The Numbers + your


Will Closing DCPS Schools Will Make the System Stronger?

No One Knows


his month, DC Public Schools Chancellor Kaya Henderson will announce which schools will be closed at the end of the school year, from a list of 20 announced last fall. She says that these schools are under-enrolled and expensive to operate. The implication is that closing schools will allow DCPS to create stronger education environments in the consolidated schools. Unfortunately, the Chancellor has not shared much with the public to demonstrate just how expensive the under-enrolled schools are, how much would be saved by closing them, and how the savings would be used. Perhaps that is because there really won’t be major savings. Right now, smaller DCPS schools receive only slightly more per pupil funding than larger schools and have teacherstudent ratios that are roughly the same as in larger schools. Together, these don’t suggest that the smaller schools are overly expensive or under resourced relative to larger schools. This means cost savings from closing and consolidating schools may not be substantial. We estimate that savings in staffing costs next school year would be about $10 million, but the transition costs of closing schools will be very close to that, erasing any savings in the first year. If closing schools does not generate much savings or greater benefits to students, what is the point? Even if all 20 schools are closed, there will still be under-enrolled schools, particularly if enrollment drops as it did after the 2008 round of school closures. Chancellor Henderson has set a bold goal of improving test scores in low-performing schools, but the school closure plan does not say what will be done to improve overall quality of the remaining schools, which is needed to improve outcomes and draw families back into DCPS. In other words, the real question is not which schools will be closed, but what will be done with the schools that stay open to make them better?

Are Small Schools Cost Inefficient?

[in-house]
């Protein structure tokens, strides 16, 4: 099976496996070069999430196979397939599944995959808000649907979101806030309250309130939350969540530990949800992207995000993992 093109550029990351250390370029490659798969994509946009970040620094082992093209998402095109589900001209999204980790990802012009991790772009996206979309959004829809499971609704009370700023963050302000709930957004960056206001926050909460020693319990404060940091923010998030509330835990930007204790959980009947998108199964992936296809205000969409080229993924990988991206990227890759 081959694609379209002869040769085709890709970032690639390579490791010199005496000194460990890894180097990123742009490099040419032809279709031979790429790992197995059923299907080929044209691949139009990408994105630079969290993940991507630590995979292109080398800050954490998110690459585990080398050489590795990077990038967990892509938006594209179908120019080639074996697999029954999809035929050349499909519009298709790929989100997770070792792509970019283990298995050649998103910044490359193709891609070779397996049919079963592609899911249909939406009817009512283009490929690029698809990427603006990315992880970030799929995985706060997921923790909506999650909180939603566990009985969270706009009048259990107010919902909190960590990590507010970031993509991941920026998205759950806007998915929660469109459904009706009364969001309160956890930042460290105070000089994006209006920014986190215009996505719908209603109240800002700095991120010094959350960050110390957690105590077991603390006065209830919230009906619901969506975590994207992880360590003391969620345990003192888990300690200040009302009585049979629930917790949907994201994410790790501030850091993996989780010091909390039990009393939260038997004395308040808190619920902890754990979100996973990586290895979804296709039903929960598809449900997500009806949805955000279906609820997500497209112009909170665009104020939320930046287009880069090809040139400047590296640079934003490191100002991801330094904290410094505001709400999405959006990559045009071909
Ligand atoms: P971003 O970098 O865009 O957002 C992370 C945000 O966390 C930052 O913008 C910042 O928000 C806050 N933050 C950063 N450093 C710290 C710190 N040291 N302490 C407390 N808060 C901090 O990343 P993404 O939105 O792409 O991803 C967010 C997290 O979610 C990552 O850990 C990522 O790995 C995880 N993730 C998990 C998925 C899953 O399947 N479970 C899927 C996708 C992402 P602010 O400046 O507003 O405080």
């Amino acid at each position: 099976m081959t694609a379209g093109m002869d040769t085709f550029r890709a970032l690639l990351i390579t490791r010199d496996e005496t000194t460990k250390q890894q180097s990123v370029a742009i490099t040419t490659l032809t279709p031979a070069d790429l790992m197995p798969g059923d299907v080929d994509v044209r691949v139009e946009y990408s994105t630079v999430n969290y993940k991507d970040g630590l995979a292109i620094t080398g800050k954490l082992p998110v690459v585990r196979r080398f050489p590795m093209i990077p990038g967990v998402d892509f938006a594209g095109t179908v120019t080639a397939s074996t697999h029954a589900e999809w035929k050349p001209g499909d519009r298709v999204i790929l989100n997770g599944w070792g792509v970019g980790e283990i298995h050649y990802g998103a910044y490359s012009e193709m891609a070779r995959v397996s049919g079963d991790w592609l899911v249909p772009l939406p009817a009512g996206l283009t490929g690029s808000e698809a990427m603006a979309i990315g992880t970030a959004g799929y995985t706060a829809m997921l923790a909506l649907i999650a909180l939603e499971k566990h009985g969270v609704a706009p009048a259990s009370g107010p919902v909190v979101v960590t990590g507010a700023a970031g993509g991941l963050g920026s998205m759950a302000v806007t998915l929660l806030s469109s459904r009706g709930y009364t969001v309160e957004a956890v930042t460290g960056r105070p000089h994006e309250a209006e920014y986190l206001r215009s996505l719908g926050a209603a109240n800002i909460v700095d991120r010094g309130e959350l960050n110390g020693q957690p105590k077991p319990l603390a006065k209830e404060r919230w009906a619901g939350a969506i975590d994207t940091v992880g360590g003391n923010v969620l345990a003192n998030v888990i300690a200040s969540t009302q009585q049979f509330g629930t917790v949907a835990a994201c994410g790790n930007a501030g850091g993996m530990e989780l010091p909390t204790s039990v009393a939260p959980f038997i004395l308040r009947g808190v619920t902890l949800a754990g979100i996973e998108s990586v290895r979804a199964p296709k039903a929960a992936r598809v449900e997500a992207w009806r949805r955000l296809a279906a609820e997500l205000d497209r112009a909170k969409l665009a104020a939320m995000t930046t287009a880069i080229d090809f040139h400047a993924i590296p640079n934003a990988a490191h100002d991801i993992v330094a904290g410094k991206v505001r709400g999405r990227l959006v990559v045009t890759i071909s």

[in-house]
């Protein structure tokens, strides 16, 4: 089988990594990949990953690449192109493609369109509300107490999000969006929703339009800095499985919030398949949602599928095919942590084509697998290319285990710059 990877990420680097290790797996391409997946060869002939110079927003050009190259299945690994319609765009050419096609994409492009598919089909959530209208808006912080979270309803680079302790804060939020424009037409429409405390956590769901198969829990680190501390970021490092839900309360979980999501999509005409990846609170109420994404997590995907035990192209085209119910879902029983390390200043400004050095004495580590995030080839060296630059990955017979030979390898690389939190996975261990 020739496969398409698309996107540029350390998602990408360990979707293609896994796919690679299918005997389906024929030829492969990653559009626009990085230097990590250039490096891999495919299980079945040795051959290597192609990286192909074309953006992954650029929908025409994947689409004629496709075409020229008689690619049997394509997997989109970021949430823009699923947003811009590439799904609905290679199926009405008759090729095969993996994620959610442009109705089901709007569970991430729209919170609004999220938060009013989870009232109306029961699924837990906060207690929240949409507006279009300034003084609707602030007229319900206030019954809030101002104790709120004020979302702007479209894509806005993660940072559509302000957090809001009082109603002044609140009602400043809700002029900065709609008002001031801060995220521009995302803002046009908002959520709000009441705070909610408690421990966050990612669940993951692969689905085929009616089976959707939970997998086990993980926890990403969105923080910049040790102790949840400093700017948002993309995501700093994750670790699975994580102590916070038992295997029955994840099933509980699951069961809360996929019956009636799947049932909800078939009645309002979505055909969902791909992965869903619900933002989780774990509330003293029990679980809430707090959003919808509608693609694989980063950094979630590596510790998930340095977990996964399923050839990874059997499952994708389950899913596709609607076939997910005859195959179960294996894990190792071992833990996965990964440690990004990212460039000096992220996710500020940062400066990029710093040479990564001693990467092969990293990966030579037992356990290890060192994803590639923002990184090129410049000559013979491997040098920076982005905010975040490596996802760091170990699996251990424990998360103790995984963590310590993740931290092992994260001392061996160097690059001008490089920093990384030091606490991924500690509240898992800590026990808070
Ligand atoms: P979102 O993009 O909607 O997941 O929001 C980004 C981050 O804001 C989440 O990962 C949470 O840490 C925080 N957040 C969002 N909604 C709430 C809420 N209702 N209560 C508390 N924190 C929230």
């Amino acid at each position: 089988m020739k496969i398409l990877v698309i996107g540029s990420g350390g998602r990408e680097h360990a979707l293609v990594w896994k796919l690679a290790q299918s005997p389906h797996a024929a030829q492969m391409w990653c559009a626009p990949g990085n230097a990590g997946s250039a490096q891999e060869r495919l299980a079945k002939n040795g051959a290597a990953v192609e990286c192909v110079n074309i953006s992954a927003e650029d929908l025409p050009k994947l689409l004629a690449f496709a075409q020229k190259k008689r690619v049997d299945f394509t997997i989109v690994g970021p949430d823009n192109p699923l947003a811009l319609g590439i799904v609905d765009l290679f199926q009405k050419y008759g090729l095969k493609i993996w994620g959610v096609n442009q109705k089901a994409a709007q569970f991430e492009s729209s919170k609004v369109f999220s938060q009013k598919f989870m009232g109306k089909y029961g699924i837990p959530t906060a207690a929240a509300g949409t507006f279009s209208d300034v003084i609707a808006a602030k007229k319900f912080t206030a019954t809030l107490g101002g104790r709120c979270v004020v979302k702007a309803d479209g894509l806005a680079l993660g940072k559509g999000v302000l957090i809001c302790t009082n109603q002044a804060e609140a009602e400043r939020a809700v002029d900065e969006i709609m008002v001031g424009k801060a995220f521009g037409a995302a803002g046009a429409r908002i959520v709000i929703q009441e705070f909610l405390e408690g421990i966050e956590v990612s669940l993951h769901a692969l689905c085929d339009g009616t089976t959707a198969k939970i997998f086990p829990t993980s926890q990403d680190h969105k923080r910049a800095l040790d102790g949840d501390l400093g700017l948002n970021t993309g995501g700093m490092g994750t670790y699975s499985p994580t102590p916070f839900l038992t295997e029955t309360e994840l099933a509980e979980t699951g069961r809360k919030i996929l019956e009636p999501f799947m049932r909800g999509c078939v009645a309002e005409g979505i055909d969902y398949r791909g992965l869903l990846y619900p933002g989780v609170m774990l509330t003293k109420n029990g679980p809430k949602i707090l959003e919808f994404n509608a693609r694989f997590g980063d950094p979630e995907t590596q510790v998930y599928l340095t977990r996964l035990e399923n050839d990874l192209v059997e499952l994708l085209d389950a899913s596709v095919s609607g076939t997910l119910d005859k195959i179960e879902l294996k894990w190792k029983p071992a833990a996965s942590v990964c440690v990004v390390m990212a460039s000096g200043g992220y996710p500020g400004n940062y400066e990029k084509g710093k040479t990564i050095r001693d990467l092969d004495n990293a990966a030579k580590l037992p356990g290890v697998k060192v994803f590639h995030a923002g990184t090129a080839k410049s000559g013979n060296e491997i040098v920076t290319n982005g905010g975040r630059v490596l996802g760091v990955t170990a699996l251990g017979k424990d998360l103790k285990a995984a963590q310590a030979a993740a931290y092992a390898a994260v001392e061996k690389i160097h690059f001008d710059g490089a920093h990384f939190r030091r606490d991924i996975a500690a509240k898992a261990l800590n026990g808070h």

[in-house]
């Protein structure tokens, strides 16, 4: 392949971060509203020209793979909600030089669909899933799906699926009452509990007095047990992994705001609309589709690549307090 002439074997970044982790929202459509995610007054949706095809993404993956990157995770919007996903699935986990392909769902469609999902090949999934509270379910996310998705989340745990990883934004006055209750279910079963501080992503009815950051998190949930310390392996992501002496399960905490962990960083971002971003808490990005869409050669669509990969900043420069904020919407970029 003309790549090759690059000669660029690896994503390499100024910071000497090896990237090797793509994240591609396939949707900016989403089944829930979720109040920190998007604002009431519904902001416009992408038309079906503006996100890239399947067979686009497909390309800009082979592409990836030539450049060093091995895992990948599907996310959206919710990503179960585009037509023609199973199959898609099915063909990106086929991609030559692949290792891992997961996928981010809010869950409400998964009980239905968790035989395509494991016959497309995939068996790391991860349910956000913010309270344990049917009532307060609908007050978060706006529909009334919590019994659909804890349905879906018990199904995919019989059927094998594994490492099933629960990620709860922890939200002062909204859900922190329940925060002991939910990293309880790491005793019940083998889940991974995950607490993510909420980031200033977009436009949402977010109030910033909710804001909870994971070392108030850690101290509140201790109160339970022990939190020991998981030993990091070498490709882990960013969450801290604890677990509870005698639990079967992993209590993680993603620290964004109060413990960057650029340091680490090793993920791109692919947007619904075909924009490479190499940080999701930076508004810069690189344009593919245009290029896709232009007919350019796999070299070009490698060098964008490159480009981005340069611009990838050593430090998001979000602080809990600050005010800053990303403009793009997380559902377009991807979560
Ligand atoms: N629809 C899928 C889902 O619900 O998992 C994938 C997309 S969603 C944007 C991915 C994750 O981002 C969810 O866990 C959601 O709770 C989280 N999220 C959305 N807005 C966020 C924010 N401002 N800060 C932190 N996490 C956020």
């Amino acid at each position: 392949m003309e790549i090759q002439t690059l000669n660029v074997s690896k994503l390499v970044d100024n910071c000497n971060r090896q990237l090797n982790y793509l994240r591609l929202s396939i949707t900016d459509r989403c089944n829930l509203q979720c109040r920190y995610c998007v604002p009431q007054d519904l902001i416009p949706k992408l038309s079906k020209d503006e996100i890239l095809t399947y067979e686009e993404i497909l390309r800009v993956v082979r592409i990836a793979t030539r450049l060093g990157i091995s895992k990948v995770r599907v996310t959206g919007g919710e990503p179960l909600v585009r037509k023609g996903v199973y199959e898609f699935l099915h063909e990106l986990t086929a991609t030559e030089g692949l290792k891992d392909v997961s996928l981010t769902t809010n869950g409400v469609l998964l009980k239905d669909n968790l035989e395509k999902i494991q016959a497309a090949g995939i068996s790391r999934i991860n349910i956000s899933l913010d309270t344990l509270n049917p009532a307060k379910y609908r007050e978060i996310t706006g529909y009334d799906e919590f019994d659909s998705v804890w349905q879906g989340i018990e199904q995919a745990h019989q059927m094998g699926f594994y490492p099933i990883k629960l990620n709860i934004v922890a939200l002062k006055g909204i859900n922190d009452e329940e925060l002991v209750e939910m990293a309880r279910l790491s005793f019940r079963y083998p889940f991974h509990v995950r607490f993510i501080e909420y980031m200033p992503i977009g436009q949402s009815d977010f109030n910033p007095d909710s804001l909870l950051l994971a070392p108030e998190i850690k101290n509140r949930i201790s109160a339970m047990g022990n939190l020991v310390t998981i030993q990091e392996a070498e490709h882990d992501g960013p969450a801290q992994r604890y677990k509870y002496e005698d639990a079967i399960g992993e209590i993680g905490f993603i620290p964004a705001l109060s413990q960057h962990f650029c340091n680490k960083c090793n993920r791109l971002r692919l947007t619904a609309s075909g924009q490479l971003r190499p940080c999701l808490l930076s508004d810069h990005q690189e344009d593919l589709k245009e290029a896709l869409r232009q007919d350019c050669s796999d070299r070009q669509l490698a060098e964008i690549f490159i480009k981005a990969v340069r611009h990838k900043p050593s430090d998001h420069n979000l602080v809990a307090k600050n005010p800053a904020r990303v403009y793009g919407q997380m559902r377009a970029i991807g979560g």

One of the main arguments in the Chancellor’s proposal for school closure and consolidation is

by Soumya Bhat that the under-enrolled schools or small schools are inefficient and require additional funding from the school system to operate. Yet an analysis of general education spending per pupil shows that small schools are not spending much more on a per pupil basis than large schools of the same school type. At the elementary level, for example, the typical general education budget for smaller schools is $8,472 per pupil, compared with $8,149 per pupil in the larger schools. (See Figure 1)

Will Closing Schools Save Money?

An initial analysis from DC education finance analyst Mary Levy shows that DCPS could see $10.4 million in staff savings next school year from shuttering the 20 schools. This reflects the staff savings from closed schools net of the new staff costs that would be allocated to the receiving schools, based on DCPS staffing guidelines. Additional funding may also be generated by leasing vacant buildings to charter schools or other organizations in the future, but that is still uncertain.

one-time costs related to inventory, relocation and storage. This would erase any staff savings in the first year, although there should be net savings in future years. DCPS has also stated that certain schools may reopen in a few years, if the population of schoolage children grows at projected rates. The cost of closing and reopening these schools, both in terms of actual funding and the disruption to the community, is worth considering before making final decisions about school closings.

The Key Question: Will Closing Schools Lead To Greater Quality?

Chancellor Henderson has said that savings Continues on page 25 Figure 1

Will Closing Schools Cost Money?

Consolidating schools may save money over time, but there definitely are short-term costs that should not be ignored. The cost of closing 23 schools in 2008 was estimated at $9.7 million, but a DC auditor’s report found the actual costs totaled $39.5 million, including demolition of school buildings, moving and relocation, and transportation of displaced students. This time around, Mary Levy estimates $10.2 million in u 23

Bloomingdale Bites by Jazzy Wright

Bloomingdale Inn Closes